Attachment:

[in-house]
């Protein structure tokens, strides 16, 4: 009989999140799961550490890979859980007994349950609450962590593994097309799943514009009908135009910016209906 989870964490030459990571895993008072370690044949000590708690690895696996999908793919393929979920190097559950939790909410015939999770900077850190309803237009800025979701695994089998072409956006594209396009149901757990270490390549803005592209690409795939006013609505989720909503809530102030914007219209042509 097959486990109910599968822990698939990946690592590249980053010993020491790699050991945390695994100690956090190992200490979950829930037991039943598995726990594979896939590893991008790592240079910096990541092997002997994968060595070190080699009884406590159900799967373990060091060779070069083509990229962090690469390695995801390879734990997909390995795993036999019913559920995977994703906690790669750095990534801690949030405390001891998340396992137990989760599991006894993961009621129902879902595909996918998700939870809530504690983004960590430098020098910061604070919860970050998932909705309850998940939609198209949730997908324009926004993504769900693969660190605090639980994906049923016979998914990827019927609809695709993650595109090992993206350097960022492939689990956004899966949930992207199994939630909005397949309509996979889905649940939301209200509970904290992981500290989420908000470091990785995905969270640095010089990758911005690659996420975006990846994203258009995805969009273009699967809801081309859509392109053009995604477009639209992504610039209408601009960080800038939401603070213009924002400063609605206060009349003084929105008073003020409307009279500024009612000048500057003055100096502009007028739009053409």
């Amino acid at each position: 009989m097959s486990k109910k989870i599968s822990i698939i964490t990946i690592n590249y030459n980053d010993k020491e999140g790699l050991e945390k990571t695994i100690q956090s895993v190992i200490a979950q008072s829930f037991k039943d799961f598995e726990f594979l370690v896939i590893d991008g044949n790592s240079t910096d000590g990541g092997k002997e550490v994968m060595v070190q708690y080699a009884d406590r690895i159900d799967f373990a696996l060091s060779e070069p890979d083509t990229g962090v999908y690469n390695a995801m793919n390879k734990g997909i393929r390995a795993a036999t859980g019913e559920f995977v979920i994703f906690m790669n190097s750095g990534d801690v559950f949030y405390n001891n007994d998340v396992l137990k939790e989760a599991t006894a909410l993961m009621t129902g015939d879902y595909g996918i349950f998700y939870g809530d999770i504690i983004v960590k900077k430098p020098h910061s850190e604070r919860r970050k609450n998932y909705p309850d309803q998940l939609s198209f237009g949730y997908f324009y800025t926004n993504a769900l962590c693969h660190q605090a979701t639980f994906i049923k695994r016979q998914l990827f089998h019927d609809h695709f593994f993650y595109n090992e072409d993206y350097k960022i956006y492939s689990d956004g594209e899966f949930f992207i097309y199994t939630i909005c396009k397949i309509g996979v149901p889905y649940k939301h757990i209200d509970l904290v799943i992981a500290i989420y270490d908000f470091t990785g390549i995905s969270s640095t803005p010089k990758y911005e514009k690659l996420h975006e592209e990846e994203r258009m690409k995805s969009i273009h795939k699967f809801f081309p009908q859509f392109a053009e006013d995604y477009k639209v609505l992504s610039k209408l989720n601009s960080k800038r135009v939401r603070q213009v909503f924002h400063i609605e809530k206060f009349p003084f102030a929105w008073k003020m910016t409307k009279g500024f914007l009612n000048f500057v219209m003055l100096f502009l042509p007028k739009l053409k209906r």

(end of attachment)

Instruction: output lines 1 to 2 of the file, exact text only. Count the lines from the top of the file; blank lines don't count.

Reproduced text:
[in-house]
């Protein structure tokens, strides 16, 4: 009989999140799961550490890979859980007994349950609450962590593994097309799943514009009908135009910016209906 989870964490030459990571895993008072370690044949000590708690690895696996999908793919393929979920190097559950939790909410015939999770900077850190309803237009800025979701695994089998072409956006594209396009149901757990270490390549803005592209690409795939006013609505989720909503809530102030914007219209042509 097959486990109910599968822990698939990946690592590249980053010993020491790699050991945390695994100690956090190992200490979950829930037991039943598995726990594979896939590893991008790592240079910096990541092997002997994968060595070190080699009884406590159900799967373990060091060779070069083509990229962090690469390695995801390879734990997909390995795993036999019913559920995977994703906690790669750095990534801690949030405390001891998340396992137990989760599991006894993961009621129902879902595909996918998700939870809530504690983004960590430098020098910061604070919860970050998932909705309850998940939609198209949730997908324009926004993504769900693969660190605090639980994906049923016979998914990827019927609809695709993650595109090992993206350097960022492939689990956004899966949930992207199994939630909005397949309509996979889905649940939301209200509970904290992981500290989420908000470091990785995905969270640095010089990758911005690659996420975006990846994203258009995805969009273009699967809801081309859509392109053009995604477009639209992504610039209408601009960080800038939401603070213009924002400063609605206060009349003084929105008073003020409307009279500024009612000048500057003055100096502009007028739009053409």